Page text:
The elder brothers of the race have in their charge knowledge of the laws of nature in all departments, and are ready, as said in The Ocean of Theosophy, when cyclic law permits, "to use it for the benefit of mankind." A key to the needs of the present cycle is provided in the further statement that the present is an age of transition, when every system of thought, science, religion, government and society is changing. This means, quite plainly, a transformation of all the fundamental institutions of modern society. It means that home and community life will change; that government and political economy will change; and schools and colleges, press and radio, commerce and industry, all, will be progressively transformed in response to the egoic mutations affecting the whole human race. Already massive changes have taken place in industrial activities since Mr. Judge wrote the Ocean. The factory system has reached a degree of specialization in the division of labor which has created serious psychological problems for the individual worker. For many millions occupied in the great industries of the United States, the daily tasks are a dreary routine to which men submit for the sake of necessary compensation in money. These millions work to live, instead of living to work, a reversal in the order of nature which must warp and distort the motives of a lifetime. The practical problems of government, always difficult, are now within the comprehension of only the few. As J. D. Bernal told British scientists recently:One of the characteristics of the new age is that you cannot take a step in any social or political scheme without involving yourself in highly technical and scientific questions. It does not mean that scientists claim to be Government or to have any other statutory position. It only means that government and administration are impossible unless they are thoroughly scientific, in the sense of having people in control who know what they are doing. We are very far from that position today.What has happened, actually, to Western civilization, is that its many and varied social institutions have been built up around profane motives, but with the energy of a young and vigorous race, and to this has been added the ever-strengthening current of Atlantean skill in the control and manipulation of the material forces of nature. Today, those institutions are growing out of any sort of control. The institution of private enterprise has its traditional motives and established patterns which prevent even the best of employers from ameliorating very much the psycho-physical conditions of the modern assembly line. The frequency of wildcat and runaway strikes illustrate the rampant counter-development of another great institution with quite different motives and traditions -- the labor movement. A reading of Louis Adamic's Dynamite, a history of violence in the American labor movement, will reveal the karmic heritage of this sector of human organization.
Modern education is already under sufficient criticism to show how inadequate is schooling at all levels in preparing the young for participation in modern society. And yet, even if the needed reforms were well understood by educational leaders -- which they are not -- the recalcitrant institutionalism of the country's schools and universities would long delay their adoption. Harold Rugg's That Men May Understand, a case study of educational reaction in America, makes this abundantly clear. Government itself, once conceived as the humble servant of the public and malleable to the popular will, is again assuming the authority and arbitrary power which were thought to have passed from human history with oriental despotism. This development was not malicious or intended, but came in consequence of the extraordinary complexity of many independent social processes which are seen to require integration for the common good -- and progressive regulation and coercion by the centralized power of the State is the most obvious solution to modern man.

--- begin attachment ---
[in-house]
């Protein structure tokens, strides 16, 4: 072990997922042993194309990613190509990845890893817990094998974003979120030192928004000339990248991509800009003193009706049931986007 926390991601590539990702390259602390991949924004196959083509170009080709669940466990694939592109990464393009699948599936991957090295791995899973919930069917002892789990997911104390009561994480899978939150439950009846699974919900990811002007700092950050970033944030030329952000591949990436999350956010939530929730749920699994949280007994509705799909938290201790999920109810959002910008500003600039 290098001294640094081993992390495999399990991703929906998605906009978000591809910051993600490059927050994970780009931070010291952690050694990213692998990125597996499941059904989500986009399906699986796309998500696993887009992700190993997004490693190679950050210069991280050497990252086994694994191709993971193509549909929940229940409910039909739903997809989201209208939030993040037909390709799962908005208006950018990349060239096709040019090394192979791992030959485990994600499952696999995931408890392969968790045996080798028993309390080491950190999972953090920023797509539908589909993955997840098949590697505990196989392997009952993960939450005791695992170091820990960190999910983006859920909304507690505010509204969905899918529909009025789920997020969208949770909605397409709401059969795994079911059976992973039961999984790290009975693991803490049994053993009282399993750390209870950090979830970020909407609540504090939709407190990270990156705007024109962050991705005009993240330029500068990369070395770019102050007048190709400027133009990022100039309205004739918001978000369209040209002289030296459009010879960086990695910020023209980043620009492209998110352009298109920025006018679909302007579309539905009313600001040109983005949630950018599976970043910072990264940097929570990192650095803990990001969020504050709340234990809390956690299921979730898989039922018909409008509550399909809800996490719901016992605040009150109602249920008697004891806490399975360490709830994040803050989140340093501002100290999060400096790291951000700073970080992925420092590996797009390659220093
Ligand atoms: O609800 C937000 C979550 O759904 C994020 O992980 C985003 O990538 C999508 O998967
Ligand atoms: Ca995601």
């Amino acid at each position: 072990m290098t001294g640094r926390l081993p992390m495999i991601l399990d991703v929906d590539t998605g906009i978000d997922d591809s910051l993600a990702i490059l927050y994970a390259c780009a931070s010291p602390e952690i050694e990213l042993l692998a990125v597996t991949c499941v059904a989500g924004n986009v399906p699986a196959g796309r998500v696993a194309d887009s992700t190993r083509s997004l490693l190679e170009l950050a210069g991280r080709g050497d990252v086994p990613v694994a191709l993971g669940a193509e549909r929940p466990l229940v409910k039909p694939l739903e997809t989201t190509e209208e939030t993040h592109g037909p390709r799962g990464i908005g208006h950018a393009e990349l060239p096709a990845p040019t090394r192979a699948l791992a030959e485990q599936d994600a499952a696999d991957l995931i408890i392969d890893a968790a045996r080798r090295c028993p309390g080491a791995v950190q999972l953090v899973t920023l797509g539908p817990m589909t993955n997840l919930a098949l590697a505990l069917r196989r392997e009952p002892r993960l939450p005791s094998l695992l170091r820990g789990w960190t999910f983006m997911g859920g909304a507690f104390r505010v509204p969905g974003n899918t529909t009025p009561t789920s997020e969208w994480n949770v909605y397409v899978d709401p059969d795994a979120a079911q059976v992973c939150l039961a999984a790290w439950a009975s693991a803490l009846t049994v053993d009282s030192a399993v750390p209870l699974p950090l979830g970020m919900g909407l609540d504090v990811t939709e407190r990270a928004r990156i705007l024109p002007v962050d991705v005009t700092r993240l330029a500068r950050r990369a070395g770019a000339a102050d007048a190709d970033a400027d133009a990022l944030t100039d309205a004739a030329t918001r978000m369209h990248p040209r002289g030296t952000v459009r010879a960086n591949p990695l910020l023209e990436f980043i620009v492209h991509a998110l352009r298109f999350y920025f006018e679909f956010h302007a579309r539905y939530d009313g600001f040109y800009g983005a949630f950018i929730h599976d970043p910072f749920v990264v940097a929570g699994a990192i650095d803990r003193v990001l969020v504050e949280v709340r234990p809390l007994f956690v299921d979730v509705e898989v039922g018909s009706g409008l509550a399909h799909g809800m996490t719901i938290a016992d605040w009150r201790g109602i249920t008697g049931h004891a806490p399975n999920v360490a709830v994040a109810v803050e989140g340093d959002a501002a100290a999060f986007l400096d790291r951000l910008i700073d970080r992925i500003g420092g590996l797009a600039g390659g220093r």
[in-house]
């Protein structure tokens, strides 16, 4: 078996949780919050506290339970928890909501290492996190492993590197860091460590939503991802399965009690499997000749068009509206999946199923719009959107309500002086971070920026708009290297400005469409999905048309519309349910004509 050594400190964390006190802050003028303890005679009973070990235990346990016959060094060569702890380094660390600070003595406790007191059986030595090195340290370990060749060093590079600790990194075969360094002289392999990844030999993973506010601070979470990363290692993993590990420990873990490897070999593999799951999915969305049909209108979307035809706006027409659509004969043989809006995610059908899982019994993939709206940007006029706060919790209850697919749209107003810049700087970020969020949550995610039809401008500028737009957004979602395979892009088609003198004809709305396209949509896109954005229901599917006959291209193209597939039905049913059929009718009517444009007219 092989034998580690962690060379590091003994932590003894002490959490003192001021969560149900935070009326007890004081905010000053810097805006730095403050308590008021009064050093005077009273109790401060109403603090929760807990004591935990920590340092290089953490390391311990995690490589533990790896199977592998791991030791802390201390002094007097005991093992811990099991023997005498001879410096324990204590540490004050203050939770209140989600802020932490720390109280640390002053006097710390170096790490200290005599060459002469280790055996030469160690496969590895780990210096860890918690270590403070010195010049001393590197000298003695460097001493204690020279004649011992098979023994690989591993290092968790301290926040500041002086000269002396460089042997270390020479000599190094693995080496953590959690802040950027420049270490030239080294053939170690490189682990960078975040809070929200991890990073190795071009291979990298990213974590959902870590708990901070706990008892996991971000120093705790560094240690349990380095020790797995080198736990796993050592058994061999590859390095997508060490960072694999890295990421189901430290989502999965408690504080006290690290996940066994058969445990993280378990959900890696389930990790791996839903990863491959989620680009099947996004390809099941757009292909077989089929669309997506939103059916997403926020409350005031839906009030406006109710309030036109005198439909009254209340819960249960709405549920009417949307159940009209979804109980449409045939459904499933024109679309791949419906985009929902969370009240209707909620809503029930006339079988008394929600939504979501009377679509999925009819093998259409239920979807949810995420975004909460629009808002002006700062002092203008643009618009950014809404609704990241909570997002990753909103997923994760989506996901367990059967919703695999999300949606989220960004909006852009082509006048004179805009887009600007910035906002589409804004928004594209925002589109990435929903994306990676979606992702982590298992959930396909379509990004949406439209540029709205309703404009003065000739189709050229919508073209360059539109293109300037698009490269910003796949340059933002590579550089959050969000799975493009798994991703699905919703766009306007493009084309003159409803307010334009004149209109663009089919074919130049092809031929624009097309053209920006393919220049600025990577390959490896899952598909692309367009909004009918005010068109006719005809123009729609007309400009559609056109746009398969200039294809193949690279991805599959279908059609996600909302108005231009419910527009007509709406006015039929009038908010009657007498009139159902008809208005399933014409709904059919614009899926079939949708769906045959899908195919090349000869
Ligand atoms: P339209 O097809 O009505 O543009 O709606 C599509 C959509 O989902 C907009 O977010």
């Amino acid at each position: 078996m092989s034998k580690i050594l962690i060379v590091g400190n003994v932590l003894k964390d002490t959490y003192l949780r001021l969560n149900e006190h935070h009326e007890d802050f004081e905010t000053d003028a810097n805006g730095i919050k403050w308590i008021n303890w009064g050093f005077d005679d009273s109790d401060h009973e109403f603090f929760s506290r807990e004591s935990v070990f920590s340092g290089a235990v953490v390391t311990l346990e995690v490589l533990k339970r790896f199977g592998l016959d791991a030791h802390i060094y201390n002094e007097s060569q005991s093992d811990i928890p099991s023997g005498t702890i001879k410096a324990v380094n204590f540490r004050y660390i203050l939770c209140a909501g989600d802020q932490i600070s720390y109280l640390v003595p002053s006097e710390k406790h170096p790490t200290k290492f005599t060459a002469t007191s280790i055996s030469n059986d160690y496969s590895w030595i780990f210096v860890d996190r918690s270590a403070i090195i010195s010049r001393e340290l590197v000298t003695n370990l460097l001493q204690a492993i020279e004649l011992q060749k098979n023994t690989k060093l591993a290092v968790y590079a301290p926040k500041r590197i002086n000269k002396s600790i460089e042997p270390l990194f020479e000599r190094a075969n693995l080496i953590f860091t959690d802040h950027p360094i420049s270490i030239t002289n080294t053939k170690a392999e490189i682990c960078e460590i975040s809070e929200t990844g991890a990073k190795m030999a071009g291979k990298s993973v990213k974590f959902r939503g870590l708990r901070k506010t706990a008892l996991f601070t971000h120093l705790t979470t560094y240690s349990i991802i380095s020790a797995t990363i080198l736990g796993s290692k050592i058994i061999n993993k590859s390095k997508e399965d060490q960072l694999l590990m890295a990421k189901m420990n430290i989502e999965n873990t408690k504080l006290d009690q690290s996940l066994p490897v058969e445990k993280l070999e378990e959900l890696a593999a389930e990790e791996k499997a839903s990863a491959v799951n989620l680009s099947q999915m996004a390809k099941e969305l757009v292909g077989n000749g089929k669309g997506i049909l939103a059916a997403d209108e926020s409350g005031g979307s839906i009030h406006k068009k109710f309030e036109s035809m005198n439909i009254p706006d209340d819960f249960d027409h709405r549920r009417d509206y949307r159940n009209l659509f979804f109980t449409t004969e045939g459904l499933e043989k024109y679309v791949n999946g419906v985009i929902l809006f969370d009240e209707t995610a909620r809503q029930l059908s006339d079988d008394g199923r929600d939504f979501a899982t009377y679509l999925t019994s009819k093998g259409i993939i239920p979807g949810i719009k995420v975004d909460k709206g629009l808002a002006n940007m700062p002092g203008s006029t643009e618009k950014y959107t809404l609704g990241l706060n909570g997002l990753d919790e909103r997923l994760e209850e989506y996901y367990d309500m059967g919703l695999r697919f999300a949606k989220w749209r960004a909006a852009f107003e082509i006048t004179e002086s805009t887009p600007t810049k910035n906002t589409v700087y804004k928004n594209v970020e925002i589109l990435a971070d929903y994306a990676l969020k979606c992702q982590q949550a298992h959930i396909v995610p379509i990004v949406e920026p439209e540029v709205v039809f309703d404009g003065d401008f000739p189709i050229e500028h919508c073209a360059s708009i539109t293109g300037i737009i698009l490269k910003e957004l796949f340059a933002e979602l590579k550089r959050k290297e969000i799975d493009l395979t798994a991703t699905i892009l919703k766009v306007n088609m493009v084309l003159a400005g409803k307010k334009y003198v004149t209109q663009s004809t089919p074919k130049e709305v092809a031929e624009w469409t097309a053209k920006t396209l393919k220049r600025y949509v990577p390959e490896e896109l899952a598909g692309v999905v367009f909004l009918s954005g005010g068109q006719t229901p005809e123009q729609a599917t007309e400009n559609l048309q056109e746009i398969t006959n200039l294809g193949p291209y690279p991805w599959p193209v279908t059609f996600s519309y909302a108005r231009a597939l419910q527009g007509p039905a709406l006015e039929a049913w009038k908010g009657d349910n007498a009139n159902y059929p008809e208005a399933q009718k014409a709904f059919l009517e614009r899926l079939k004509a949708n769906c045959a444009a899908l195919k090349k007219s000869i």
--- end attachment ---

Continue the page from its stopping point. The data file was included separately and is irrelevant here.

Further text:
It is plain that the world needs new institutions, not merely "reforms" or tinkering repairs of the structures which twist the lives and color the motives of the masses of mankind. The need is for new beginnings. In the words of a Great Teacher:New ideas have to be planted on clean places, for these ideas touch upon the most momentous subjects.... They touch man's true position in the universe, in relation to his previous and future births; his origin and ultimate destiny; the relation of the mortal to the immortal, of the temporary to the eternal, of the finite to the infinite; ideas larger, grander, more comprehensive, recognizing the universal reign of Immutable Law....
They have to prove both destructive and constructive -- destructive in the pernicious errors of the past, in the old creeds and superstitions which suffocate in their poisonous embrace like the Mexican weed nigh all mankind; but constructive of new institutions of a genuine practical Brotherhood of Humanity where all will become co-workers of nature, will work for the good of mankind....
Plato was right; ideas rule the world; and, as men's minds will receive new ideas, laying aside the old and effete, the world will advance; mighty revolutions will spring from them; creeds and even powers will crumble before their onward march, crushed by the inestimable force. It will be just as impossible to resist their influx, when the time comes, as to stay the progress of the tide. But all this will come gradually on, and before it comes we have a duty set before us; that of sweeping away as much as possible the dross left to us by our pious forefathers.
COMPILER'S NOTE: The following is a separate item which followed the above article but was on the same page. I felt it was useful to include it here:
Who knows the possibilities of a lifetime spent in service for one's fellow men, or of even a single day of noble thought? Who can measure the outcome of one fleeting hour of high resolve? A determined effort now to cast out doubt and to rise above despair can spell the slackening of the dark forces in some future Kali Yuga. Today's endeavor to live a higher life may supply the needed impetus toward a better age in a coming Manvantara. The prototypal plan for all worlds is made by self-conscious beings. Study the life of a single man and you see pictured in small the mighty sweep of tomorrow's universe.
THE CYCLE'S NEED
(Part 6 of a 12-part series)
"THE CYCLE'S NEED"